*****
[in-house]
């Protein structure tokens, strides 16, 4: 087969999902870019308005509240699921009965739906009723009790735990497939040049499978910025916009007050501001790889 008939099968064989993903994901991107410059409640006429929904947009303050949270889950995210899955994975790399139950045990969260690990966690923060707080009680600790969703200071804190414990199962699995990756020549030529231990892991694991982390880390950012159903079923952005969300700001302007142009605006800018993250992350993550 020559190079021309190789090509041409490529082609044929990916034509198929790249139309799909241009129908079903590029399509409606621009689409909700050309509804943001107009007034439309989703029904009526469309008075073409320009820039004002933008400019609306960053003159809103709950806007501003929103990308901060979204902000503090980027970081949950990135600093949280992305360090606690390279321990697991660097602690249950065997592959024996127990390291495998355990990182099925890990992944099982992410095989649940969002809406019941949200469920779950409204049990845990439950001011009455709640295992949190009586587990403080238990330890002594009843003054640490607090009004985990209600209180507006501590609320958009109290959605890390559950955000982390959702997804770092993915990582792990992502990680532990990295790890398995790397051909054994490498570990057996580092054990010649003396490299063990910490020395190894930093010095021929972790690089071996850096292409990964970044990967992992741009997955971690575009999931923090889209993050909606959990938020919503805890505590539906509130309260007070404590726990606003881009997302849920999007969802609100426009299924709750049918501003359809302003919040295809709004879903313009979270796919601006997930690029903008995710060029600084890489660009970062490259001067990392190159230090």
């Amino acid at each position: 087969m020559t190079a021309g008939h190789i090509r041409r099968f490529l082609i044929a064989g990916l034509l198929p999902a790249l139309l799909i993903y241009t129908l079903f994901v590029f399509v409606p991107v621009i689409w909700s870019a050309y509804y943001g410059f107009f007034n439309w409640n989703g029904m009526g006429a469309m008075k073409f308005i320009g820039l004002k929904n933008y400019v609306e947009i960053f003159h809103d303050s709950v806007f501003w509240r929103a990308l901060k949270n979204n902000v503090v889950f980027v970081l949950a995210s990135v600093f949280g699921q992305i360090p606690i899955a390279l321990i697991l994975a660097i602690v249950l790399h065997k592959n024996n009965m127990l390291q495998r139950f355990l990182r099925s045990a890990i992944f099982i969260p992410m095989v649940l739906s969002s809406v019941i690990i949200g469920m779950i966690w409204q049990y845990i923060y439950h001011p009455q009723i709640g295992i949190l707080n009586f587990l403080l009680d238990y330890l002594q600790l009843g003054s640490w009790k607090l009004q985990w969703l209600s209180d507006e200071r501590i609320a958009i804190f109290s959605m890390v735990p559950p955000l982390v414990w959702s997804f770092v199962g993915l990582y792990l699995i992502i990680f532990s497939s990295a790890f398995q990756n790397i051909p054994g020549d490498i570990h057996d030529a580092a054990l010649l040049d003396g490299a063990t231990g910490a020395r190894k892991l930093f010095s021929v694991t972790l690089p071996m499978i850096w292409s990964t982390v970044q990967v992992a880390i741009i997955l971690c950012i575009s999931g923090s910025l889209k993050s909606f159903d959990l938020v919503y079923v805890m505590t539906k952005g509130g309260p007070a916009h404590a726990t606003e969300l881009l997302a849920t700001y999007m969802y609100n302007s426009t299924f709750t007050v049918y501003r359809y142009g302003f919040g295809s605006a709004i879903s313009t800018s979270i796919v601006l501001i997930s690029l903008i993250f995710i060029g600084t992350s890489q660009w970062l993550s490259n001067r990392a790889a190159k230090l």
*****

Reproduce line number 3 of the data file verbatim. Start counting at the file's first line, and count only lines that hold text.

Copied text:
């Amino acid at each position: 087969m020559t190079a021309g008939h190789i090509r041409r099968f490529l082609i044929a064989g990916l034509l198929p999902a790249l139309l799909i993903y241009t129908l079903f994901v590029f399509v409606p991107v621009i689409w909700s870019a050309y509804y943001g410059f107009f007034n439309w409640n989703g029904m009526g006429a469309m008075k073409f308005i320009g820039l004002k929904n933008y400019v609306e947009i960053f003159h809103d303050s709950v806007f501003w509240r929103a990308l901060k949270n979204n902000v503090v889950f980027v970081l949950a995210s990135v600093f949280g699921q992305i360090p606690i899955a390279l321990i697991l994975a660097i602690v249950l790399h065997k592959n024996n009965m127990l390291q495998r139950f355990l990182r099925s045990a890990i992944f099982i969260p992410m095989v649940l739906s969002s809406v019941i690990i949200g469920m779950i966690w409204q049990y845990i923060y439950h001011p009455q009723i709640g295992i949190l707080n009586f587990l403080l009680d238990y330890l002594q600790l009843g003054s640490w009790k607090l009004q985990w969703l209600s209180d507006e200071r501590i609320a958009i804190f109290s959605m890390v735990p559950p955000l982390v414990w959702s997804f770092v199962g993915l990582y792990l699995i992502i990680f532990s497939s990295a790890f398995q990756n790397i051909p054994g020549d490498i570990h057996d030529a580092a054990l010649l040049d003396g490299a063990t231990g910490a020395r190894k892991l930093f010095s021929v694991t972790l690089p071996m499978i850096w292409s990964t982390v970044q990967v992992a880390i741009i997955l971690c950012i575009s999931g923090s910025l889209k993050s909606f159903d959990l938020v919503y079923v805890m505590t539906k952005g509130g309260p007070a916009h404590a726990t606003e969300l881009l997302a849920t700001y999007m969802y609100n302007s426009t299924f709750t007050v049918y501003r359809y142009g302003f919040g295809s605006a709004i879903s313009t800018s979270i796919v601006l501001i997930s690029l903008i993250f995710i060029g600084t992350s890489q660009w970062l993550s490259n001067r990392a790889a190159k230090l």